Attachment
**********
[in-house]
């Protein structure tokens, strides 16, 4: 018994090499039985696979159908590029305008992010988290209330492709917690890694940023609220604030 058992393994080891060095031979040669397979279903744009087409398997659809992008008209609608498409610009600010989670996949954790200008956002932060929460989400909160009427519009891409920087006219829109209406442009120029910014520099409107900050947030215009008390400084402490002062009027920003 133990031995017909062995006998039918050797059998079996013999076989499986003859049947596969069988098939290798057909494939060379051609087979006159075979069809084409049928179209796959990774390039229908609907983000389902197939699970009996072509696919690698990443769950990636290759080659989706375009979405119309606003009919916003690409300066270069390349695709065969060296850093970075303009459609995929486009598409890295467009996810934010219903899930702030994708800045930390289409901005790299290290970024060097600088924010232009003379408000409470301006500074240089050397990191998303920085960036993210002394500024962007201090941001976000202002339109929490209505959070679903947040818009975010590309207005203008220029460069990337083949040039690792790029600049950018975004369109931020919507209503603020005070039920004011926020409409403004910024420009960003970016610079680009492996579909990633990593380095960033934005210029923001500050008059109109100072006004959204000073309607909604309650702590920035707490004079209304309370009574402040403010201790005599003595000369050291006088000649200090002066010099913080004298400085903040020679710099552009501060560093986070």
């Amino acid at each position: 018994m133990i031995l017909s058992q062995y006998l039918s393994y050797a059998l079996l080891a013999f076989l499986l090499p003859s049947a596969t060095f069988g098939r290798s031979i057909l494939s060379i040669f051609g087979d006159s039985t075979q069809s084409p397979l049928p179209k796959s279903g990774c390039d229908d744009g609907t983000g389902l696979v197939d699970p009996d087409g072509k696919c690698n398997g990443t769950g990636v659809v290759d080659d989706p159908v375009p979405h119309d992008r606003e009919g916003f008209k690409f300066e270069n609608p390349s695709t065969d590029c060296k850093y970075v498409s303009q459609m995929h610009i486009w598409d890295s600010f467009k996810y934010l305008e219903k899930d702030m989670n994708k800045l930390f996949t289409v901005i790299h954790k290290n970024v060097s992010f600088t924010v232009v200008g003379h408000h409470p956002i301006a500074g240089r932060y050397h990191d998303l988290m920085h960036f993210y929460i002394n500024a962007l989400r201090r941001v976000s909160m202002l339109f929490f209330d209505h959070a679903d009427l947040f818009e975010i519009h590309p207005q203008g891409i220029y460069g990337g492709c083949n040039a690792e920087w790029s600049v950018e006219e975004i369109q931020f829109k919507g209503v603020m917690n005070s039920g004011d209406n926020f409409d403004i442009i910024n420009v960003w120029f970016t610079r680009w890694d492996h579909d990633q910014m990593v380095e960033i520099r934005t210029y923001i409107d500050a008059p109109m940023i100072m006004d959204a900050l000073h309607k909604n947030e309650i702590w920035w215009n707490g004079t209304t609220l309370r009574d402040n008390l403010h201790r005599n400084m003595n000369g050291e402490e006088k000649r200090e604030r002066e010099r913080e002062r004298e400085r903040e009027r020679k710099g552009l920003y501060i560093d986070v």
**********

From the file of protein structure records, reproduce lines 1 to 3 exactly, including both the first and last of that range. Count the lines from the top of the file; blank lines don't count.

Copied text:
[in-house]
């Protein structure tokens, strides 16, 4: 018994090499039985696979159908590029305008992010988290209330492709917690890694940023609220604030 058992393994080891060095031979040669397979279903744009087409398997659809992008008209609608498409610009600010989670996949954790200008956002932060929460989400909160009427519009891409920087006219829109209406442009120029910014520099409107900050947030215009008390400084402490002062009027920003 133990031995017909062995006998039918050797059998079996013999076989499986003859049947596969069988098939290798057909494939060379051609087979006159075979069809084409049928179209796959990774390039229908609907983000389902197939699970009996072509696919690698990443769950990636290759080659989706375009979405119309606003009919916003690409300066270069390349695709065969060296850093970075303009459609995929486009598409890295467009996810934010219903899930702030994708800045930390289409901005790299290290970024060097600088924010232009003379408000409470301006500074240089050397990191998303920085960036993210002394500024962007201090941001976000202002339109929490209505959070679903947040818009975010590309207005203008220029460069990337083949040039690792790029600049950018975004369109931020919507209503603020005070039920004011926020409409403004910024420009960003970016610079680009492996579909990633990593380095960033934005210029923001500050008059109109100072006004959204000073309607909604309650702590920035707490004079209304309370009574402040403010201790005599003595000369050291006088000649200090002066010099913080004298400085903040020679710099552009501060560093986070």
């Amino acid at each position: 018994m133990i031995l017909s058992q062995y006998l039918s393994y050797a059998l079996l080891a013999f076989l499986l090499p003859s049947a596969t060095f069988g098939r290798s031979i057909l494939s060379i040669f051609g087979d006159s039985t075979q069809s084409p397979l049928p179209k796959s279903g990774c390039d229908d744009g609907t983000g389902l696979v197939d699970p009996d087409g072509k696919c690698n398997g990443t769950g990636v659809v290759d080659d989706p159908v375009p979405h119309d992008r606003e009919g916003f008209k690409f300066e270069n609608p390349s695709t065969d590029c060296k850093y970075v498409s303009q459609m995929h610009i486009w598409d890295s600010f467009k996810y934010l305008e219903k899930d702030m989670n994708k800045l930390f996949t289409v901005i790299h954790k290290n970024v060097s992010f600088t924010v232009v200008g003379h408000h409470p956002i301006a500074g240089r932060y050397h990191d998303l988290m920085h960036f993210y929460i002394n500024a962007l989400r201090r941001v976000s909160m202002l339109f929490f209330d209505h959070a679903d009427l947040f818009e975010i519009h590309p207005q203008g891409i220029y460069g990337g492709c083949n040039a690792e920087w790029s600049v950018e006219e975004i369109q931020f829109k919507g209503v603020m917690n005070s039920g004011d209406n926020f409409d403004i442009i910024n420009v960003w120029f970016t610079r680009w890694d492996h579909d990633q910014m990593v380095e960033i520099r934005t210029y923001i409107d500050a008059p109109m940023i100072m006004d959204a900050l000073h309607k909604n947030e309650i702590w920035w215009n707490g004079t209304t609220l309370r009574d402040n008390l403010h201790r005599n400084m003595n000369g050291e402490e006088k000649r200090e604030r002066e010099r913080e002062r004298e400085r903040e009027r020679k710099g552009l920003y501060i560093d986070v």